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5 Simple Steps to Prevent Expense Fraud Whether intentional or not, a few misappropriated dollars here and there can easily add up and can be hard to detect.

By Chris Farrell Edited by Dan Bova

Opinions expressed by Entrepreneur contributors are their own.

Consider the following expense fraud scenarios: airfare for a cancelled flight, a $50 travel meal of Ketel One and sodas, and pay-per-view movies lumped into the nightly hotel room rate.

While it's easy to believe a few dollars here and there won't hurt, expense fraud adds up over time and is difficult to detect. A recent survey conducted by the Association of Certified Fraud Examiners revealed that employees comprising the "Executive/Upper Management" level in a company account for nearly 27 percent of expense reimbursement fraud cases. The resulting disciplinary measures and dismissals of key employees can be a tremendous distraction -- just ask Hewlett Packard and Walmart.

Related: 4 Kinds of Fraud That Could Destroy Your Business

Without clear and firm guidelines for expense reports, employees are more likely to cross the line. However, following these five simple steps can mitigate the risk:

1. Start by defining your expense report policies.

Smaller companies will typically have a simpler set of policies than larger organizations. That said, the following recommendations apply to companies of all sizes:

  • require expenses be submitted within 30 to 60 days of incurring the expense
  • require receipts for all purchases over $25
  • require itemization of multi-category purchases such as hotel stays (pay-per-view movies go under "Entertainment," room service belongs to "meals", etc.)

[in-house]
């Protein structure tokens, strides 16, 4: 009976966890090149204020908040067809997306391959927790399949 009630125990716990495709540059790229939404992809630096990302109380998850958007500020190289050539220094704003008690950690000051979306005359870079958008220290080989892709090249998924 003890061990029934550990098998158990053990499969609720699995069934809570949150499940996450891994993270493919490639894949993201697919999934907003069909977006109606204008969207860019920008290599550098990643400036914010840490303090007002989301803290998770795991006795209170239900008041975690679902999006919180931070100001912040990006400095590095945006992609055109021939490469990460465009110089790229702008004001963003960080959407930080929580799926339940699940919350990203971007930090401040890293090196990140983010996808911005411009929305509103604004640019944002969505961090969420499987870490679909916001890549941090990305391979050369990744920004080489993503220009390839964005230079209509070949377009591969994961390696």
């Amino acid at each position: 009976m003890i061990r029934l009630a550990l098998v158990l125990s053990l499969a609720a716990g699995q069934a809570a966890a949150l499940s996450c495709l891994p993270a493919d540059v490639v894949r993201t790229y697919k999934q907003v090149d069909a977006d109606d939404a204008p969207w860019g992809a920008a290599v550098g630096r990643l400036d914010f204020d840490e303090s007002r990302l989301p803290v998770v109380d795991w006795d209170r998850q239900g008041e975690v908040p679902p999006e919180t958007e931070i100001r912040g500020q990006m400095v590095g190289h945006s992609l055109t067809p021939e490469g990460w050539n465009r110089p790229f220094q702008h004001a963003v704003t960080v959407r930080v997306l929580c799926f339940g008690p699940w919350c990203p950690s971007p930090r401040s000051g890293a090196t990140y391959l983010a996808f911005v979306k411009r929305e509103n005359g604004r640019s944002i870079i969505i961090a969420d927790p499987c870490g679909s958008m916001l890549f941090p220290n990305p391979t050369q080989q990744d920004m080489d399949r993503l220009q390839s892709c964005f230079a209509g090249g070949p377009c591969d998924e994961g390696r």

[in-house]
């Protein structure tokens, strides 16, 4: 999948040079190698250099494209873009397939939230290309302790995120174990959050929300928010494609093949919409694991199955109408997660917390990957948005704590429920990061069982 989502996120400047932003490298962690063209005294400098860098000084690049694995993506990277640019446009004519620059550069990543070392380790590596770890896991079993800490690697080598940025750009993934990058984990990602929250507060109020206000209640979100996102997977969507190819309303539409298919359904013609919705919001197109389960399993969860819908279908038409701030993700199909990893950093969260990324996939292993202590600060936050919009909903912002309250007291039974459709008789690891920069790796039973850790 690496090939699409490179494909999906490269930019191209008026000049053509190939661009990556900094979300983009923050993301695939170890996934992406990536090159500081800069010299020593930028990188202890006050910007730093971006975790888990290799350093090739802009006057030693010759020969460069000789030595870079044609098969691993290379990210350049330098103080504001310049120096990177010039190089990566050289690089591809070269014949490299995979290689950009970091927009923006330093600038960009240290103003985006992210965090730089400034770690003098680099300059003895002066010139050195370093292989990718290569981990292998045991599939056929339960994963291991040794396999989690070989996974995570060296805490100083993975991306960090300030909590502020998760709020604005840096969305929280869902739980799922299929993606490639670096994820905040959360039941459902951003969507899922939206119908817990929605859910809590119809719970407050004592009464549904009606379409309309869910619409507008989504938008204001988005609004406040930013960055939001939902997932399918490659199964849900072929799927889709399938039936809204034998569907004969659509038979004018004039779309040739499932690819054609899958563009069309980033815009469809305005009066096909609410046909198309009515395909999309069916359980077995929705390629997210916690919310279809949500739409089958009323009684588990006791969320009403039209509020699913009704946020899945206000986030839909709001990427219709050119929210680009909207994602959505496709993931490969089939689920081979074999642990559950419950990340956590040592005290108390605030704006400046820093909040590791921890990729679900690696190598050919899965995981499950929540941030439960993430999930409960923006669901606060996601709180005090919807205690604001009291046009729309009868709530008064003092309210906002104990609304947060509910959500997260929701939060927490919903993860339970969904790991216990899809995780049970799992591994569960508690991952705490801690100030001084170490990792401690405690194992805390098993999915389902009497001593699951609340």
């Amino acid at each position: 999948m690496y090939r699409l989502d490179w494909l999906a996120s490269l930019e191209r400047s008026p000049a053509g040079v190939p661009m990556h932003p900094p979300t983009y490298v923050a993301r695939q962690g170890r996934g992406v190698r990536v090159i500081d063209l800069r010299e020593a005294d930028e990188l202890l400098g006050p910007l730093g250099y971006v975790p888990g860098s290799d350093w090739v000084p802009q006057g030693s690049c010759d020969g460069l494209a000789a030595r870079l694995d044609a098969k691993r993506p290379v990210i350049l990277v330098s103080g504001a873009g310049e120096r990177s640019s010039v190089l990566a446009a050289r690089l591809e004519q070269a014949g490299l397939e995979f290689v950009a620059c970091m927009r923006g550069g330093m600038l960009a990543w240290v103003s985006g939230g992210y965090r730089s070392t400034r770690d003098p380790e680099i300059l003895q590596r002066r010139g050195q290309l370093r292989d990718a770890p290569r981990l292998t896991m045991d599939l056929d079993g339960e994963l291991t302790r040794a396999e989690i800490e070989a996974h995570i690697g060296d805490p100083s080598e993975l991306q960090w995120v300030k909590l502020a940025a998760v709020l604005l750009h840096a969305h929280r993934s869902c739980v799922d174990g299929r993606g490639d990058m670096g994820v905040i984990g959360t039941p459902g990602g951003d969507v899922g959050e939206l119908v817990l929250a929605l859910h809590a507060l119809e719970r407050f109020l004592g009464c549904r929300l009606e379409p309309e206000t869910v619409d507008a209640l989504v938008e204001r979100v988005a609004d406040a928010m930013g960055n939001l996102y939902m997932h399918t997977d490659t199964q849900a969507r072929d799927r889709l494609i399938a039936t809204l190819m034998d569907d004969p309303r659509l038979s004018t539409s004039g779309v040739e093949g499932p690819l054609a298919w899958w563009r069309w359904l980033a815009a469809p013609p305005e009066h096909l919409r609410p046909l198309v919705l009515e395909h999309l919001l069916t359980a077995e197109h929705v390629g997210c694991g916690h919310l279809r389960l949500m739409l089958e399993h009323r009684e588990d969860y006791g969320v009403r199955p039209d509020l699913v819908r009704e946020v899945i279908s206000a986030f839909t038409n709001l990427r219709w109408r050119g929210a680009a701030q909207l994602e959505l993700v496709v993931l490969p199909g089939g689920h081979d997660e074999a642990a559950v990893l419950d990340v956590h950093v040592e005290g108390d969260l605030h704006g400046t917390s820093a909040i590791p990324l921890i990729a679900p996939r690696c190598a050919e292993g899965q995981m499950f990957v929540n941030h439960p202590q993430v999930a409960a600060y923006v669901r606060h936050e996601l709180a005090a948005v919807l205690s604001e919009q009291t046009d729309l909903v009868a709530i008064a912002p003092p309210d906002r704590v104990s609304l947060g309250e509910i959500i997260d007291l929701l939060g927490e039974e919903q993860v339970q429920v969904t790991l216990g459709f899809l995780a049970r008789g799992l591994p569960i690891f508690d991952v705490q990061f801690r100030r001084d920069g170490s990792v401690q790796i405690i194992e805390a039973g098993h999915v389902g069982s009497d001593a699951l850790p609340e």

2. Inform employees of policy violations before expense reports are submitted.

Expense report policies have traditionally resided in the employee handbook. The reality is that most employees don't refer to the handbook when preparing their reports.

Consider adding an expense report system that automatically highlights policy violations and automatically identifies duplicate transactions. This immediate feedback loop not only improves policy compliance, but also reduces the burden on supervisors and accounting to identify and reject out-of-policy expenses.

Related: 4 Simple Steps for Keeping Every Dollar You've Earned in Your Pocket

3. Design a thorough expense review and approval process.

An effective approval chain starts with including the appropriate manager(s). The primary role of the approving managers is to ensure expenses are accurate and represent bona-fide business expenses. In many cases, multiple managers may be involved.

For example, project-specific approvers and/or additional approvers based on the amount of the report may be required. When selecting expense-reporting tools, consider the routing needs of today and the future.

4. Utilize data analytics to stay on top of expense reporting trends.

Graphs and charts are handy when it comes to monitoring expense trends by employee, category and merchant. Companies should leverage their expense-report platform to identify and investigate unusual items.

5. It's all about the "tone at the top."

Although accurate expense reporting is a company-wide responsibility, the creation of a high-quality control environment is the responsibility of management. Management needs to set the tone, participate in the review process and hold themselves to the same exacting standard.

The Association of Certified Fraud Examiners survey also found that occupational fraud is estimated to cost organizations as much as 5 percent of revenue per year. Tightening up the expense-report process is an easy, but effective, way to prevent fraud at all levels.

Clear, thorough expense guidelines, as well as a commitment to ethical leadership, will keep a company's revenue and reputation on track.

Related: 6 Simple Strategies for Better Money Management

Chris Farrell

CEO and Founder of Tallie

Chris Farrell is the CEO and founder of San Francisco-based Tallie. He founded Tallie in 2008 after spending 15 years in finance and accounting. Prior to Tallie, Farrell was chief financial officer of Occam Networks, corporate controller of C-Cube Microsystems and held various positions at Arthur Andersen LLC. He received his MBA from the UCLA Anderson School of Management and earned his CPA license in California.

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